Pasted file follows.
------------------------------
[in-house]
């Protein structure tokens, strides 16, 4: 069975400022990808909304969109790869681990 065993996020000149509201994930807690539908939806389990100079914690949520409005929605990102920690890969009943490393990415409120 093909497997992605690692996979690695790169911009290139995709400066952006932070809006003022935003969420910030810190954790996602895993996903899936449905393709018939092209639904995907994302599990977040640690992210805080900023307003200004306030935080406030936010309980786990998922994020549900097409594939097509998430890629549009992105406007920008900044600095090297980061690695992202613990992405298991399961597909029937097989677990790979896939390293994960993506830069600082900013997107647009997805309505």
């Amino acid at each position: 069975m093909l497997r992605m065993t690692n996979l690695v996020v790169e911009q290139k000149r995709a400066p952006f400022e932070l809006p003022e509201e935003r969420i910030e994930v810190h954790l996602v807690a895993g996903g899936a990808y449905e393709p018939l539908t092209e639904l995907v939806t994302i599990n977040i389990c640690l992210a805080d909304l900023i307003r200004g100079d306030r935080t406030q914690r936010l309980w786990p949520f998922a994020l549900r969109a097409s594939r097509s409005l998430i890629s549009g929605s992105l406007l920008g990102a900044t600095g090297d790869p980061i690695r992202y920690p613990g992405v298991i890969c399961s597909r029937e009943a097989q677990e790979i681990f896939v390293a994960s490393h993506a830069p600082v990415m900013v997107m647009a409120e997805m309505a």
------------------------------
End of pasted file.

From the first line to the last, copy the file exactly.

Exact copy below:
[in-house]
């Protein structure tokens, strides 16, 4: 069975400022990808909304969109790869681990 065993996020000149509201994930807690539908939806389990100079914690949520409005929605990102920690890969009943490393990415409120 093909497997992605690692996979690695790169911009290139995709400066952006932070809006003022935003969420910030810190954790996602895993996903899936449905393709018939092209639904995907994302599990977040640690992210805080900023307003200004306030935080406030936010309980786990998922994020549900097409594939097509998430890629549009992105406007920008900044600095090297980061690695992202613990992405298991399961597909029937097989677990790979896939390293994960993506830069600082900013997107647009997805309505």
């Amino acid at each position: 069975m093909l497997r992605m065993t690692n996979l690695v996020v790169e911009q290139k000149r995709a400066p952006f400022e932070l809006p003022e509201e935003r969420i910030e994930v810190h954790l996602v807690a895993g996903g899936a990808y449905e393709p018939l539908t092209e639904l995907v939806t994302i599990n977040i389990c640690l992210a805080d909304l900023i307003r200004g100079d306030r935080t406030q914690r936010l309980w786990p949520f998922a994020l549900r969109a097409s594939r097509s409005l998430i890629s549009g929605s992105l406007l920008g990102a900044t600095g090297d790869p980061i690695r992202y920690p613990g992405v298991i890969c399961s597909r029937e009943a097989q677990e790979i681990f896939v390293a994960s490393h993506a830069p600082v990415m900013v997107m647009a409120e997805m309505a």